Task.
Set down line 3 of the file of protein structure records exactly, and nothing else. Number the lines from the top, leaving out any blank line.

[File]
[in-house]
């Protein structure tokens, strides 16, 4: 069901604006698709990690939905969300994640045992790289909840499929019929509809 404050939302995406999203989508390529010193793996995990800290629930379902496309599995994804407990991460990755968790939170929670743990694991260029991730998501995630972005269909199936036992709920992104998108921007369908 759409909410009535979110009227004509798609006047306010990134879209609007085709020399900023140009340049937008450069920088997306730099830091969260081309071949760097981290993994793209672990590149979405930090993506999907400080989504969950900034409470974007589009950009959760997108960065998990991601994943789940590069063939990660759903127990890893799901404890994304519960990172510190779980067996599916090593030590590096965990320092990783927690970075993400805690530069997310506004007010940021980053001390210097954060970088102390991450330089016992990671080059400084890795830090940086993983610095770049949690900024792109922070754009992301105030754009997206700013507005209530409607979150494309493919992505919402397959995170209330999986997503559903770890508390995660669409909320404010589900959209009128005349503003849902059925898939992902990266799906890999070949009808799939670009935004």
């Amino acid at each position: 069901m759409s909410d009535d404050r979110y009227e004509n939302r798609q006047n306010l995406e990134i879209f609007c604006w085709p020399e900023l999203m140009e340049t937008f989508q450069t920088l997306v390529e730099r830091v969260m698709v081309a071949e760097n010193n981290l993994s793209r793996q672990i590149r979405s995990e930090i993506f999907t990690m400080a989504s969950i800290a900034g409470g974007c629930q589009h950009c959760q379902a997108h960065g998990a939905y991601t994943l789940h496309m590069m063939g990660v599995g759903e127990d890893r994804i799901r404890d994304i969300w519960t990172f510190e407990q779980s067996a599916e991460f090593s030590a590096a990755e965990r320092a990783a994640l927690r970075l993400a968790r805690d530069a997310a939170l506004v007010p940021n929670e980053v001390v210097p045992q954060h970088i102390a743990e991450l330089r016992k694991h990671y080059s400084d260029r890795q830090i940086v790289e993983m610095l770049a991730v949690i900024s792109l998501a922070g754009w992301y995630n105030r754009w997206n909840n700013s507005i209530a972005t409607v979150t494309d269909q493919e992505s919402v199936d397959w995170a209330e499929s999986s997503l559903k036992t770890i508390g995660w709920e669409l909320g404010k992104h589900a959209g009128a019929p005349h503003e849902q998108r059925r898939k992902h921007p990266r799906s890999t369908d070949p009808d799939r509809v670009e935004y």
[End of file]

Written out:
């Amino acid at each position: 069901m759409s909410d009535d404050r979110y009227e004509n939302r798609q006047n306010l995406e990134i879209f609007c604006w085709p020399e900023l999203m140009e340049t937008f989508q450069t920088l997306v390529e730099r830091v969260m698709v081309a071949e760097n010193n981290l993994s793209r793996q672990i590149r979405s995990e930090i993506f999907t990690m400080a989504s969950i800290a900034g409470g974007c629930q589009h950009c959760q379902a997108h960065g998990a939905y991601t994943l789940h496309m590069m063939g990660v599995g759903e127990d890893r994804i799901r404890d994304i969300w519960t990172f510190e407990q779980s067996a599916e991460f090593s030590a590096a990755e965990r320092a990783a994640l927690r970075l993400a968790r805690d530069a997310a939170l506004v007010p940021n929670e980053v001390v210097p045992q954060h970088i102390a743990e991450l330089r016992k694991h990671y080059s400084d260029r890795q830090i940086v790289e993983m610095l770049a991730v949690i900024s792109l998501a922070g754009w992301y995630n105030r754009w997206n909840n700013s507005i209530a972005t409607v979150t494309d269909q493919e992505s919402v199936d397959w995170a209330e499929s999986s997503l559903k036992t770890i508390g995660w709920e669409l909320g404010k992104h589900a959209g009128a019929p005349h503003e849902q998108r059925r898939k992902h921007p990266r799906s890999t369908d070949p009808d799939r509809v670009e935004y």